In the weeks leading up to the publication of Sheryl Sandberg’s new book, Lean In, critics had plenty of comments on the Facebook chief operating officer’s ideas about being a woman in the workplace—even though few had actually read the tome. Many of the resulting discussions bizarrely mischaracterized what Lean In was about, tossing around misleading headlines, inaccurate facts, and unfair assumptions.
As it turns out, not even a fairly average entry into the world of corporate advice books is immune from double standards.
Sandberg intersperses personal anecdotes from her remarkable career (a vice-presidency at Google, serving as the U.S. Treasury’s chief of staff during the Clinton administration) with observations, research, and pragmatic advice for how women can better achieve professional and personal success. She urges women to “lean in” to their careers, and to be “ambitious in any pursuit.” Lean In is competently written and blandly interesting, and it does repeat a great deal of familiar research—although it isn’t particularly harmful to be reminded of the challenges women face as they try to get ahead.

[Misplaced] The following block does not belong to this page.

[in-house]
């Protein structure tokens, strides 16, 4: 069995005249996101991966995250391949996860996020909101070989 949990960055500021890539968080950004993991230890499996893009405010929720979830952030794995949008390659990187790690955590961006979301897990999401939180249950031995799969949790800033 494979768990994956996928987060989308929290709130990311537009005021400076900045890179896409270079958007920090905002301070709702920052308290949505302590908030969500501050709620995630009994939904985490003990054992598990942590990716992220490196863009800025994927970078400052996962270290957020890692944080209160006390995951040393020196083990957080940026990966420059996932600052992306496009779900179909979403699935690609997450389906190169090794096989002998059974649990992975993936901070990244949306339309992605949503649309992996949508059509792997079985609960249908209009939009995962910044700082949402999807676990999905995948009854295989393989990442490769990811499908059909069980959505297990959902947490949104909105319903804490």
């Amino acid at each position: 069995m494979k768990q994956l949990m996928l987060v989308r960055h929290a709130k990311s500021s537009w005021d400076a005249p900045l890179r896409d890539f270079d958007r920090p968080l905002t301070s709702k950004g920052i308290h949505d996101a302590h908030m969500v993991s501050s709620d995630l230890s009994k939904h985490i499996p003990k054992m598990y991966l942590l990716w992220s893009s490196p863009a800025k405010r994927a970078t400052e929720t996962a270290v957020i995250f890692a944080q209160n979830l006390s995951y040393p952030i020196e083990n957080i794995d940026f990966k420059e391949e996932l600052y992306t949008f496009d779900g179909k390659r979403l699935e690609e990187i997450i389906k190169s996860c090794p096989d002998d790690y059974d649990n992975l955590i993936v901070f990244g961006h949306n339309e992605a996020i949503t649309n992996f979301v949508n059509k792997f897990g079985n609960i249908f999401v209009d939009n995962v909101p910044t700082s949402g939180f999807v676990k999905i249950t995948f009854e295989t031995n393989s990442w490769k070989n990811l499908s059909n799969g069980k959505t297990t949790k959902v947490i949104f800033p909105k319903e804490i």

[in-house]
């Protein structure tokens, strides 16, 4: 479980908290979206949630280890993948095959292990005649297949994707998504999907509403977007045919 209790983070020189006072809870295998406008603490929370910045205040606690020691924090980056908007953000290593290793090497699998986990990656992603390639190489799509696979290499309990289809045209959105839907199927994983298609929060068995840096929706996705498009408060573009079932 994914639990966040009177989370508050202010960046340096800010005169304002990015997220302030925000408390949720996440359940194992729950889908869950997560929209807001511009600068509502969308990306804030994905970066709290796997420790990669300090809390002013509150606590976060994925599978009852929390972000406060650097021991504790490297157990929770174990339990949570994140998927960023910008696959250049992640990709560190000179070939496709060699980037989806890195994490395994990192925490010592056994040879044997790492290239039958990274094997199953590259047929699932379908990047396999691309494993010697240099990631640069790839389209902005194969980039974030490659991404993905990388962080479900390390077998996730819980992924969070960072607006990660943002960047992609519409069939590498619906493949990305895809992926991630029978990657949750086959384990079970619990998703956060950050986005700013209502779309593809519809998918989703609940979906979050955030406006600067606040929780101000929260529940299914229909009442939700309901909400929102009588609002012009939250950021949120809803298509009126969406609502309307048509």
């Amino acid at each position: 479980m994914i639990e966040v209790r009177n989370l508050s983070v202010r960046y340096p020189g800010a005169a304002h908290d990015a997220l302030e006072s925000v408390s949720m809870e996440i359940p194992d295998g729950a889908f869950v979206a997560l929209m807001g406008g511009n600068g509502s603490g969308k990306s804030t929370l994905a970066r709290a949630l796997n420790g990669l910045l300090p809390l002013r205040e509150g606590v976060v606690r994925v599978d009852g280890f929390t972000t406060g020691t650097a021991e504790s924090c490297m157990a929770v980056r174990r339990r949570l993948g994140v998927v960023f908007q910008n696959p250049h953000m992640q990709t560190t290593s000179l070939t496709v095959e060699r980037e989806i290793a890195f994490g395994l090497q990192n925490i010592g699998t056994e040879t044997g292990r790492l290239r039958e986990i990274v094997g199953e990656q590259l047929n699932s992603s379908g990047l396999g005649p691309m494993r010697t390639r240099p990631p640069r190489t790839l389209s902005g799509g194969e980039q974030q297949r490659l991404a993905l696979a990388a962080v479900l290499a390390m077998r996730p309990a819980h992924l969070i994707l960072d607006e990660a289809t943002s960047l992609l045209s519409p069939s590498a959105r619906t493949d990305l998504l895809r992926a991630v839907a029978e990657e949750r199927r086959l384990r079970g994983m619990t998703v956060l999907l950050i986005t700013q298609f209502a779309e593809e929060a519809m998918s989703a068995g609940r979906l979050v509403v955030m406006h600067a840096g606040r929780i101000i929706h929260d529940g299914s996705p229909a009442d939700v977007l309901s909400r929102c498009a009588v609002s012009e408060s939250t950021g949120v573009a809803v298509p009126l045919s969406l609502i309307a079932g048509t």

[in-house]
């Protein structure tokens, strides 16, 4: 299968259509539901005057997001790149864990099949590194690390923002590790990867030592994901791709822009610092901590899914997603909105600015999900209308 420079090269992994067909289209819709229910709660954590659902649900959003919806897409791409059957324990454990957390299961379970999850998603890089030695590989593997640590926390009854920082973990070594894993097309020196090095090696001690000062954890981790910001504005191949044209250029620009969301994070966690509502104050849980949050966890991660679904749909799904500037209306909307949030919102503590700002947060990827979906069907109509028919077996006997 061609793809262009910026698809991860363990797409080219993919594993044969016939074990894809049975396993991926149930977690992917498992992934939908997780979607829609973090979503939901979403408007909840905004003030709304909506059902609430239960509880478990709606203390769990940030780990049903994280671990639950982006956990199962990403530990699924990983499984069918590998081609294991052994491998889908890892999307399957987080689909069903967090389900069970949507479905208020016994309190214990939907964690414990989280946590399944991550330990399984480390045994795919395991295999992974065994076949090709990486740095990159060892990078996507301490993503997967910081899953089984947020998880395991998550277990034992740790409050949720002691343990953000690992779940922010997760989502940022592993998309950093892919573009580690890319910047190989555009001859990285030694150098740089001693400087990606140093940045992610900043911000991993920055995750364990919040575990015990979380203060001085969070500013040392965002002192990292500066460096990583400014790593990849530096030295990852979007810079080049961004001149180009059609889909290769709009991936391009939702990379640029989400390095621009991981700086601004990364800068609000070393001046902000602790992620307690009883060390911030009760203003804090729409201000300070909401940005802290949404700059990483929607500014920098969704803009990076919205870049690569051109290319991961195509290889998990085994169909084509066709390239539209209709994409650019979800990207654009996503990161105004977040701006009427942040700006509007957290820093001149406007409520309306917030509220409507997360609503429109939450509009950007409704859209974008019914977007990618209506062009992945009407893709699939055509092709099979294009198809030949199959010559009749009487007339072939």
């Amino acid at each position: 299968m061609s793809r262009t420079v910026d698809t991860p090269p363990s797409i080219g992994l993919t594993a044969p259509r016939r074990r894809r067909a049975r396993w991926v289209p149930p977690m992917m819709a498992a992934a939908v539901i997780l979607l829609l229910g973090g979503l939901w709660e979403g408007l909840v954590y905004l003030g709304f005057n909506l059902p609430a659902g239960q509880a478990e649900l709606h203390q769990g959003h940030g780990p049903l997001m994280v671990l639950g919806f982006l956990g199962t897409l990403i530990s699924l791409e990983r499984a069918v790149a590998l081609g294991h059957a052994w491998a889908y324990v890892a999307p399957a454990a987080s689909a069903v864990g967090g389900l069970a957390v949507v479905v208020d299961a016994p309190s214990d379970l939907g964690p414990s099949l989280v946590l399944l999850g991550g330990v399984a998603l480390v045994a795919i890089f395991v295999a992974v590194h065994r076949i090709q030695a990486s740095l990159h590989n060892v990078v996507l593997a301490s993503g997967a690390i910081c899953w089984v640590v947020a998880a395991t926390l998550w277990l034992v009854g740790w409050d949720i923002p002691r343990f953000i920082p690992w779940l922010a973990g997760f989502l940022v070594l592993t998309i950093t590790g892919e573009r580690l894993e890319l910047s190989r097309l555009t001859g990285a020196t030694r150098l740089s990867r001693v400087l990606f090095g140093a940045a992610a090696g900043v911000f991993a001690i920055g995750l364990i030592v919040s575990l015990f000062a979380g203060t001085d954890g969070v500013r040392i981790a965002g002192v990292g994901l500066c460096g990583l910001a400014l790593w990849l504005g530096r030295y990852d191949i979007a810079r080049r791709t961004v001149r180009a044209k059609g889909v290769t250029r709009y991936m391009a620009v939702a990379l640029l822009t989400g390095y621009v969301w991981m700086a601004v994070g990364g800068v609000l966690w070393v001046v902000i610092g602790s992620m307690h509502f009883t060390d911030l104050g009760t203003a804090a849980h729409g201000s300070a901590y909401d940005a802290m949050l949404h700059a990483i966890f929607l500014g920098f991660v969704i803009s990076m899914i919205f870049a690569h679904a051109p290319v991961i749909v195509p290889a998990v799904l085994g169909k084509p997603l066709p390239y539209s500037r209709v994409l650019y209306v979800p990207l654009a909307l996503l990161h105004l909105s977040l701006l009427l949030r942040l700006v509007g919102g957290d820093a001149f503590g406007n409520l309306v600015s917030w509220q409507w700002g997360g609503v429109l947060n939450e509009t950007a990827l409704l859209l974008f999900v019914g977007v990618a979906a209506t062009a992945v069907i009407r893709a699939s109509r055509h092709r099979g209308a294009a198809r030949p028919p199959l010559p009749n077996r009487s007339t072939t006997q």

Intentionally or not, much of the book is a stark reminder of the many obstacles women face in the workplace. I cannot deny that parts of it resonated, particularly in Sandberg’s discussion about “impostor syndrome” and how women are less willing to take advantage of potential career opportunities unless they are wholly qualified.
But Sandberg is rigidly committed to the gender binary, and Lean In is exceedingly heteronormative. Professional women are largely defined in relation to professional men; Lean In‘s loudest unspoken advice seems to dictate that women should embrace masculine qualities (self-confidence, risk-taking, aggression, etc.). Occasionally, this advice backfires, because it seems as if Sandberg is advocating, “If you want to succeed, be an asshole.” In addition, Sandberg generally assumes women will want to fulfill professional ambitions while also marrying a man and having children. [...]